Friday, June 27, 2014

The pursuit of dreams

Bring a wicked problem to work on at Fuse14, my colleague Scot Hoffman and I were told.  The most wicked problem we could come up with was contained in our school's mission statement:
We inspire all of our students to continuous inquiry, empowering them with the skills, courage, optimism, and integrity to pursue their dreams and enhance the lives of others.
What does it mean to pursue dreams, we asked ourselves, and how can this be evaluated? By the end of the first day we had come up with an interesting theory:  that dreams are a making activity, and we asked ourselves if a school is a MakerSpace for the dreams of students, what happens in that space and what does it look like?  We decided we needed to design and build a toolkit that can be used to facilitate students' pursuit of dreams.

An early stage of design thinking is empathy.  We needed to interview people, both students and adults, to find out their thoughts about dreams.  These were the questions we asked:

  • What dreams do you have for your life?
  • What does it look like when you are pursuing your dreams?
  • What gets in the way of your dreams?
  • Do you talk with anyone about your dreams?
Having interviewed a variety of people we started to look at the common threads - and some that were not common.  For example we noticed that we don't all mean the same thing when we talk about dreams.  Some of us have big dreams and some of us have small ones, and the time frame that they are spread out over can be very large.  We were surprised to find out that most of those we interviewed said they didn't talk to other people about their dreams (some of them found it hard to talk to us about their dreams too!)  Dreams are personal and tied closely to identity, but eventually we found that after a shaky start for some, people did like being asked about their dreams.

Another thing that we came to understand from our interviews was that dreams can morph.  Most of the adults we interviewed did not have the same dreams that they’d had as teenagers - the dreams of adults were more about a meaningful life and making an impact, whereas the students’ dreams were more about doing/achieving something. We also discovered that the ability to change dreams was dependent on the skills that had been developed in pursuit of dreams.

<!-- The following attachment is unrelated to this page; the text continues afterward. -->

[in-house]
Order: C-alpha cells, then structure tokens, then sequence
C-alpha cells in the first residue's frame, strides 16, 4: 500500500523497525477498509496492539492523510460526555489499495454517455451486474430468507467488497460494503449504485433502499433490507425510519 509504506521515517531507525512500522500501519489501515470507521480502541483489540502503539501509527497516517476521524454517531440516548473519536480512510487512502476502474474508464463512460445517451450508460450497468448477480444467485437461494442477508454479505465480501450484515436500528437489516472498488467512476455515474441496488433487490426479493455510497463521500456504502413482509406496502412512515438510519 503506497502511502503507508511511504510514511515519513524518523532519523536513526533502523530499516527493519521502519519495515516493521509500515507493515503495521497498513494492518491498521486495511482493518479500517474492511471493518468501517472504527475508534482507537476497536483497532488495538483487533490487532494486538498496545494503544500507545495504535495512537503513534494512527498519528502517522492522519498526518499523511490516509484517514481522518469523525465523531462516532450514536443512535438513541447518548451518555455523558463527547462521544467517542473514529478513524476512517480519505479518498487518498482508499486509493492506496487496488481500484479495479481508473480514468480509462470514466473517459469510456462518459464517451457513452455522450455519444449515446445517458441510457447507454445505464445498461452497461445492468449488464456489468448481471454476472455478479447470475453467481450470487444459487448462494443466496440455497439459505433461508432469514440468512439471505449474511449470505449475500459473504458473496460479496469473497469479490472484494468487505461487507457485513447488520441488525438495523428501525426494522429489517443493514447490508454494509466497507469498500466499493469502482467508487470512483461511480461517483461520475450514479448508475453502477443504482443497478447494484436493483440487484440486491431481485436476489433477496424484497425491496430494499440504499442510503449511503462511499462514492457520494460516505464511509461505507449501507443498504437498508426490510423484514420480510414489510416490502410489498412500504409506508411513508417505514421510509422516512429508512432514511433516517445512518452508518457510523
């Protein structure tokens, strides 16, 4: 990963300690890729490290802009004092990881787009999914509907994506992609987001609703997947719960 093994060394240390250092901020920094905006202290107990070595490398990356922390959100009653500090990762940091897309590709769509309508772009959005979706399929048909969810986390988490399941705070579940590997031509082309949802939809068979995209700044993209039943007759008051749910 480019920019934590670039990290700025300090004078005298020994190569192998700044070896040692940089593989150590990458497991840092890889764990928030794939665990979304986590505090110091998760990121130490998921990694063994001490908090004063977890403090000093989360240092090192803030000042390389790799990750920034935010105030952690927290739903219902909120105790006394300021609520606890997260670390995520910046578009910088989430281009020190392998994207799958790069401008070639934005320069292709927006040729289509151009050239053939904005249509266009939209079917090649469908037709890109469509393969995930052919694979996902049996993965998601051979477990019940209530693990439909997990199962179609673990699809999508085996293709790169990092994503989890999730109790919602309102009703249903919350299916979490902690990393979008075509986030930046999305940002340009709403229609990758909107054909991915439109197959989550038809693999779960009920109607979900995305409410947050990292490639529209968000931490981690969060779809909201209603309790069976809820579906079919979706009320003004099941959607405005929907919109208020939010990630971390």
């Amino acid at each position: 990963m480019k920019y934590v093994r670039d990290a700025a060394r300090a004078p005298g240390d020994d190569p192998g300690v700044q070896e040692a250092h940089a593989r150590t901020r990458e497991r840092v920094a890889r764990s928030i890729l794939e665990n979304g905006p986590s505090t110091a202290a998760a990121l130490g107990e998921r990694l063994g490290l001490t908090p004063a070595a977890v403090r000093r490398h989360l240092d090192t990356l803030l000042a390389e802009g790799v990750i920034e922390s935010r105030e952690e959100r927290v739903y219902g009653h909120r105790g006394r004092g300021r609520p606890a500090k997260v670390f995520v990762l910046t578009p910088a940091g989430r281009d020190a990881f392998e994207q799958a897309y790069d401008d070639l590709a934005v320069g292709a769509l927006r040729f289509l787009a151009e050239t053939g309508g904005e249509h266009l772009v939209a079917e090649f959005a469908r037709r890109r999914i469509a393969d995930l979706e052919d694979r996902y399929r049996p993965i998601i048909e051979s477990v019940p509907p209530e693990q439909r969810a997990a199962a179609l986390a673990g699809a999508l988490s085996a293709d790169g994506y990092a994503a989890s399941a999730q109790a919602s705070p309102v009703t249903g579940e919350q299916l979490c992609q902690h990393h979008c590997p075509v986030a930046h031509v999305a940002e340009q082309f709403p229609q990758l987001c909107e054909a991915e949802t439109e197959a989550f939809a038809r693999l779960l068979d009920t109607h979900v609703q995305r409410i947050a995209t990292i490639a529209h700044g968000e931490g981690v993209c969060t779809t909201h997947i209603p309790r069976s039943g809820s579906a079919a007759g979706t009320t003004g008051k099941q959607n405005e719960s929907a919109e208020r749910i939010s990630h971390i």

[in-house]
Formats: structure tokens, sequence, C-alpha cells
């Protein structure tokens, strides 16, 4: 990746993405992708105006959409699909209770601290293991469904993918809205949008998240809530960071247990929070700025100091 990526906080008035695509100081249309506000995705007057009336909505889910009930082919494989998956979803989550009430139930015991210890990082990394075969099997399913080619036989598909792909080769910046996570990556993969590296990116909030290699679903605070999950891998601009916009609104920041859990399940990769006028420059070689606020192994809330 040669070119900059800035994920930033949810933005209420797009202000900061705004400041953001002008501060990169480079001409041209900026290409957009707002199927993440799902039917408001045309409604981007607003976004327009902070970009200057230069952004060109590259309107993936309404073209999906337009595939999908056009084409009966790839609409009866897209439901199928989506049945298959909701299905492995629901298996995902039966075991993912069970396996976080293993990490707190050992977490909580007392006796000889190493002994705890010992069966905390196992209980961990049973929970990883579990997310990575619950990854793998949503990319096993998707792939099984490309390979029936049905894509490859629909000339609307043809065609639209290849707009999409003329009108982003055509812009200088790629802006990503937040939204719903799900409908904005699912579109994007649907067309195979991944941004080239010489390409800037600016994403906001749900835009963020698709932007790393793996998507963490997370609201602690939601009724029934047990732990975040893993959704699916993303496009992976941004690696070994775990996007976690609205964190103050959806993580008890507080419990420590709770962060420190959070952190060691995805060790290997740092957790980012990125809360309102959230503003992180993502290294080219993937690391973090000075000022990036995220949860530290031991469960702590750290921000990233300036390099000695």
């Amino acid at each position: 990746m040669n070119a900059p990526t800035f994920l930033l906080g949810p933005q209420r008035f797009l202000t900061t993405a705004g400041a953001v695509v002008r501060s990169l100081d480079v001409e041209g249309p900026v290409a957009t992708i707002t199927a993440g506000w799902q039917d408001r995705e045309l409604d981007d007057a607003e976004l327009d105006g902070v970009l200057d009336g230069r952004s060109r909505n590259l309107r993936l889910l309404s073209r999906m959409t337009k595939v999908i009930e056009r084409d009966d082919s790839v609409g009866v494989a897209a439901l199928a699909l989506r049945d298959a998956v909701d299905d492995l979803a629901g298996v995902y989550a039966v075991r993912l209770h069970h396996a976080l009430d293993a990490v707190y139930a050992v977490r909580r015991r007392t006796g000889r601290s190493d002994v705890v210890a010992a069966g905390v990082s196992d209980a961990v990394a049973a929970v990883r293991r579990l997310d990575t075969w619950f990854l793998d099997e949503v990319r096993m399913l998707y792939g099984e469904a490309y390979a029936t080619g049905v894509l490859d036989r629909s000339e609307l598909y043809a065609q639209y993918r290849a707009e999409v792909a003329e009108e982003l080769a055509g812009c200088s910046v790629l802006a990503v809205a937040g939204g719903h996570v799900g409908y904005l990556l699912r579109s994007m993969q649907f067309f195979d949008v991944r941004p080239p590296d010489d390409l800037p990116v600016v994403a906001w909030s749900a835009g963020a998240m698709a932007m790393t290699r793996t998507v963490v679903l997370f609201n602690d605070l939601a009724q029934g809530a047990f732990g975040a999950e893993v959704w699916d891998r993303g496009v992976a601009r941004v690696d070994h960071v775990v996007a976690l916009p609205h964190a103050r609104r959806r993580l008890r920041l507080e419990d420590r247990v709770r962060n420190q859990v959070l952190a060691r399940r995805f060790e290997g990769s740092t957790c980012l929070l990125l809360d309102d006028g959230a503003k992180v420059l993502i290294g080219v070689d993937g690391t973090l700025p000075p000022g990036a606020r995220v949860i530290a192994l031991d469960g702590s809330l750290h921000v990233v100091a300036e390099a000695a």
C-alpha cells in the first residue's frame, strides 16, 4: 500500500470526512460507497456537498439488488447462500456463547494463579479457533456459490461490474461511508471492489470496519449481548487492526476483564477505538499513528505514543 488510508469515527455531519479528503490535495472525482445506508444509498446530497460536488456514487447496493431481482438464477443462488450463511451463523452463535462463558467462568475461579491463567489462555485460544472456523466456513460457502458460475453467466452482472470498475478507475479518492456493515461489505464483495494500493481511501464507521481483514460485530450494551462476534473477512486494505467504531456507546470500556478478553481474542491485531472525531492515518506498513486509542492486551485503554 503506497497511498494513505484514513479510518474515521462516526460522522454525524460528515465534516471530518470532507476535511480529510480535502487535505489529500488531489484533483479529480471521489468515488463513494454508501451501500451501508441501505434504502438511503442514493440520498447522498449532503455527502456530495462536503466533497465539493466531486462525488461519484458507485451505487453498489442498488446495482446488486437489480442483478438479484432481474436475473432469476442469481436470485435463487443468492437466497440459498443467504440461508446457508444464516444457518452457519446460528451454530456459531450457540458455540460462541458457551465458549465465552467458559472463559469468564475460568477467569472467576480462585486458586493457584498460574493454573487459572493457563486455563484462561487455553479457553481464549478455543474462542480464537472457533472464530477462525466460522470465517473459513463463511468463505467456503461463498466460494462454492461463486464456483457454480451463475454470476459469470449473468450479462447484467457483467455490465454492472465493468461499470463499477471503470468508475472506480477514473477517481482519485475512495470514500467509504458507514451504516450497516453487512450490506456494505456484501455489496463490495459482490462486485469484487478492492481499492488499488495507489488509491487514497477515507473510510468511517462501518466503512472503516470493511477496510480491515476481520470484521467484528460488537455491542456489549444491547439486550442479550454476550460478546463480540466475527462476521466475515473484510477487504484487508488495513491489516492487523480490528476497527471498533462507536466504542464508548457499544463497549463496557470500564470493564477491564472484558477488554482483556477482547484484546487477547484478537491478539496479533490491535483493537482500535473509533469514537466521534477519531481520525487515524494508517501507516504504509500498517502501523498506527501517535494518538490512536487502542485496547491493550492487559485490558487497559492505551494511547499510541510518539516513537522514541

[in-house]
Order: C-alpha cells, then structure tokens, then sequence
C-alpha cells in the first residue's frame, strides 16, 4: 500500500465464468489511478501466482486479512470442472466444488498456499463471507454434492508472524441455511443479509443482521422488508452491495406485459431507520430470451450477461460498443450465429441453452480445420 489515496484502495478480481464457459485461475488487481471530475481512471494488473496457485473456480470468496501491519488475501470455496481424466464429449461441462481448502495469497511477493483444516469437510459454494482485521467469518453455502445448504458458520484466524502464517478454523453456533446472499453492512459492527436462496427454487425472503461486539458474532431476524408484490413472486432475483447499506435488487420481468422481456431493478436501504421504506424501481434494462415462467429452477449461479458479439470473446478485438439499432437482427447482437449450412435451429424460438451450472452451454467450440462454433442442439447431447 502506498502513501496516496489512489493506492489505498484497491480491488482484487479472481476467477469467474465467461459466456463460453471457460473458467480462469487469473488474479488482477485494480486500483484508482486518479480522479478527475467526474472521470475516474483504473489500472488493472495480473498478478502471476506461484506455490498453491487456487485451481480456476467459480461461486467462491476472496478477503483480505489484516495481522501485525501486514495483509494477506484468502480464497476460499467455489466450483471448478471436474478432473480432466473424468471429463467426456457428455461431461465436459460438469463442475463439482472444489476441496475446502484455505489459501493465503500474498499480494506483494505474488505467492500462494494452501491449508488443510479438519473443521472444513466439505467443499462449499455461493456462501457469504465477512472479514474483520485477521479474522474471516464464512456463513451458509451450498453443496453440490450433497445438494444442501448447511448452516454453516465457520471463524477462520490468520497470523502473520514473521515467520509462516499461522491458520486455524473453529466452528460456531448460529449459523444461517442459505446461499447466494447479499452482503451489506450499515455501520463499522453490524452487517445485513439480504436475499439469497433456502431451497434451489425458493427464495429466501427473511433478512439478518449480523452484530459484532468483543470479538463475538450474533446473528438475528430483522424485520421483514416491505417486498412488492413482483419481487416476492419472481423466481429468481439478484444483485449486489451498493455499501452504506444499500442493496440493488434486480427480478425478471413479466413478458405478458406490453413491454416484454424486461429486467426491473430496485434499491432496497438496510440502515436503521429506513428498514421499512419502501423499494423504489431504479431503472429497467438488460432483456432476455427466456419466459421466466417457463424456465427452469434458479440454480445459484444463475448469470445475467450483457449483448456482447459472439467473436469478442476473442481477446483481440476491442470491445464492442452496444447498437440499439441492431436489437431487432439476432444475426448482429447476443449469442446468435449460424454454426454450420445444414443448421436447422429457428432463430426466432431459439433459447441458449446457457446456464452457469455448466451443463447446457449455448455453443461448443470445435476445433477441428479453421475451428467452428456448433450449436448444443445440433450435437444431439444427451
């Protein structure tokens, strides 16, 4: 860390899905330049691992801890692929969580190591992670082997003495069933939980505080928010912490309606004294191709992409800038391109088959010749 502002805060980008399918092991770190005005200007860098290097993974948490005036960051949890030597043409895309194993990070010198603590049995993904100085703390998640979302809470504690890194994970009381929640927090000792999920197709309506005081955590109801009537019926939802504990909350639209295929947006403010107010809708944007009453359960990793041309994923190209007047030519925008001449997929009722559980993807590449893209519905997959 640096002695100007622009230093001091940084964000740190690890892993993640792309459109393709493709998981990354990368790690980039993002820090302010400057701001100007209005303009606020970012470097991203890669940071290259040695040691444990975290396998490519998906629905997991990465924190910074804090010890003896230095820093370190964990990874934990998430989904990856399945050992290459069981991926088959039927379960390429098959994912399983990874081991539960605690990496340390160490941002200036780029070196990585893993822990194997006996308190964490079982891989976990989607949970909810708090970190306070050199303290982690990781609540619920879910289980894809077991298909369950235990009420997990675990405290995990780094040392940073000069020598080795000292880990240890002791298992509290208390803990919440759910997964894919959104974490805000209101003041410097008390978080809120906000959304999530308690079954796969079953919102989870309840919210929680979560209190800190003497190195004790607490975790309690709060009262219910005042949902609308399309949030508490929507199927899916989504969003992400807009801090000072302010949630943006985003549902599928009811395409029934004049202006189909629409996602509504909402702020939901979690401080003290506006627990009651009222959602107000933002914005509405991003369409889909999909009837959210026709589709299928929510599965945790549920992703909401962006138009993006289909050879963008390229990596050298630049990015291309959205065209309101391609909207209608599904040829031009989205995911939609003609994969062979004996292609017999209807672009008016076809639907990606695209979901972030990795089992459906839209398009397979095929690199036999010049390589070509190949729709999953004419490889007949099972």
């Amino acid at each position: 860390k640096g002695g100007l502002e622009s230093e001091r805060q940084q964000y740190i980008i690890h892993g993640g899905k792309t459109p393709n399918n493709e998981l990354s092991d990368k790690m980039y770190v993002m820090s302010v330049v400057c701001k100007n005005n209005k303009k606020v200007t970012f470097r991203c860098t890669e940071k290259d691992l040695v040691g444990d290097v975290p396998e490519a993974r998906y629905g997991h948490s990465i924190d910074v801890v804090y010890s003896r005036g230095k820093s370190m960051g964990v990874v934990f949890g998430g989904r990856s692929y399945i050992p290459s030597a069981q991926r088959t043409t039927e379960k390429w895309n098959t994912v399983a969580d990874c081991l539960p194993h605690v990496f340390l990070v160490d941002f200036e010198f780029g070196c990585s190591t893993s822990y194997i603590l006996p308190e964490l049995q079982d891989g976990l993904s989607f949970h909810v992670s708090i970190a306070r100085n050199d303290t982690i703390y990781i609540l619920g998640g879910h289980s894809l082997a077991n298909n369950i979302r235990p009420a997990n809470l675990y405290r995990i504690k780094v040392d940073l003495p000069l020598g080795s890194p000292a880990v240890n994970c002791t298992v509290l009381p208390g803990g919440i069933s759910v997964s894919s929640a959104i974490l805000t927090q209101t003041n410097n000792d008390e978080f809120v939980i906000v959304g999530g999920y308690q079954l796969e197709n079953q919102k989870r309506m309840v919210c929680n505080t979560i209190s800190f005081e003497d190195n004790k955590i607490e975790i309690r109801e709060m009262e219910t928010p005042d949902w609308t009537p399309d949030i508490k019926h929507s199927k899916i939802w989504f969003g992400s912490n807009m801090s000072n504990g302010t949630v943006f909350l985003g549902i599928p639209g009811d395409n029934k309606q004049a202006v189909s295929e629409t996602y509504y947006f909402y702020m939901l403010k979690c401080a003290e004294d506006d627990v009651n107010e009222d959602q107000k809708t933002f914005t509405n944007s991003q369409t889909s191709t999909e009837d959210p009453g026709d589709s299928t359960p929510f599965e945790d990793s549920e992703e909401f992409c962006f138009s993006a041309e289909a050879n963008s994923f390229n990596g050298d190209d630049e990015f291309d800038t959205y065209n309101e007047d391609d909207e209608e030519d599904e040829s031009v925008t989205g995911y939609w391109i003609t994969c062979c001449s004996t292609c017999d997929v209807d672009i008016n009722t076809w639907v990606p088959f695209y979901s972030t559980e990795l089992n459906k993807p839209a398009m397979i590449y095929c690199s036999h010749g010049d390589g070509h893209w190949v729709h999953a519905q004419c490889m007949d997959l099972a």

Our dreamers talked a lot about networking - it was a theme that cropped up again and again as they realized that their dreams require other people to come to fruition. We also noticed that when we asked about how they were pursuing their dreams, the people we interviewed all talked about building skills. This seemed to be an interesting observation because while we realized it was hard to evaluate dreams, we believe that it is possible to evaluate the skills that people are building on the journey towards their dreams. We had a long talk about whether skills were more important than passions in this journey.

At the end of the first day of design thinking we realized the following things about our mission statement:

  • Dreams are a Making Activity
  • There is a need to make dreams understandable, more concrete and buildable.
  • We can evaluate if someone has a dream.
  • We can evaluate if they are pursuing that dream.
  • We can evaluate how talking about dreams affects the prevalence of having them. 
  • More students might have more dreams if they had more conversations about their dreams.
Today, in Day 2, we started to consider a "Futurecasting" framework and we talked about Dream Fairs. I'll be writing about this part of our design thinking deep dive in the next blog post.

Photo Credit: Photosightfaces via Compfight cc

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